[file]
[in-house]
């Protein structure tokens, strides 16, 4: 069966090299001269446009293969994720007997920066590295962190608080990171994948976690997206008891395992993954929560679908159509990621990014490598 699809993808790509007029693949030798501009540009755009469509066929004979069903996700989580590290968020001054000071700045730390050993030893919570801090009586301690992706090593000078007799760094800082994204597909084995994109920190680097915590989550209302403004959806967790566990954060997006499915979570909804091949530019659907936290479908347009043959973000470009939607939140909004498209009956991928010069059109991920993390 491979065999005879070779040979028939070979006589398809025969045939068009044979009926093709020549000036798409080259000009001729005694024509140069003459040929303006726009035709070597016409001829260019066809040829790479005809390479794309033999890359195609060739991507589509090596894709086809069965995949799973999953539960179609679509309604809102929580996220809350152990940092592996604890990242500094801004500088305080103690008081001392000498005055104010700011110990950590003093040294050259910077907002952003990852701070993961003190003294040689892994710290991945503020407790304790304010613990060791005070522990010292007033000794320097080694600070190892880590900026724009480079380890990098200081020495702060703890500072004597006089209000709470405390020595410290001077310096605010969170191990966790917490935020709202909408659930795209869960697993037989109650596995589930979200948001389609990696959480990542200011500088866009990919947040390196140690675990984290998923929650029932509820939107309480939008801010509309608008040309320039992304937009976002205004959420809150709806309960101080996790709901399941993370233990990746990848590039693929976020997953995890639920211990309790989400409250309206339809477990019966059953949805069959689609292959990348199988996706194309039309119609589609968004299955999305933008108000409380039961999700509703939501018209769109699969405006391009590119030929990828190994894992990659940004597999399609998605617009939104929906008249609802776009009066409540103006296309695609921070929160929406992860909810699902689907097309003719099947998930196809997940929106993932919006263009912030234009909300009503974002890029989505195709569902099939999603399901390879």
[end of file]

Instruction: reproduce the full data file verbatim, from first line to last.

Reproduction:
[in-house]
């Protein structure tokens, strides 16, 4: 069966090299001269446009293969994720007997920066590295962190608080990171994948976690997206008891395992993954929560679908159509990621990014490598 699809993808790509007029693949030798501009540009755009469509066929004979069903996700989580590290968020001054000071700045730390050993030893919570801090009586301690992706090593000078007799760094800082994204597909084995994109920190680097915590989550209302403004959806967790566990954060997006499915979570909804091949530019659907936290479908347009043959973000470009939607939140909004498209009956991928010069059109991920993390 491979065999005879070779040979028939070979006589398809025969045939068009044979009926093709020549000036798409080259000009001729005694024509140069003459040929303006726009035709070597016409001829260019066809040829790479005809390479794309033999890359195609060739991507589509090596894709086809069965995949799973999953539960179609679509309604809102929580996220809350152990940092592996604890990242500094801004500088305080103690008081001392000498005055104010700011110990950590003093040294050259910077907002952003990852701070993961003190003294040689892994710290991945503020407790304790304010613990060791005070522990010292007033000794320097080694600070190892880590900026724009480079380890990098200081020495702060703890500072004597006089209000709470405390020595410290001077310096605010969170191990966790917490935020709202909408659930795209869960697993037989109650596995589930979200948001389609990696959480990542200011500088866009990919947040390196140690675990984290998923929650029932509820939107309480939008801010509309608008040309320039992304937009976002205004959420809150709806309960101080996790709901399941993370233990990746990848590039693929976020997953995890639920211990309790989400409250309206339809477990019966059953949805069959689609292959990348199988996706194309039309119609589609968004299955999305933008108000409380039961999700509703939501018209769109699969405006391009590119030929990828190994894992990659940004597999399609998605617009939104929906008249609802776009009066409540103006296309695609921070929160929406992860909810699902689907097309003719099947998930196809997940929106993932919006263009912030234009909300009503974002890029989505195709569902099939999603399901390879």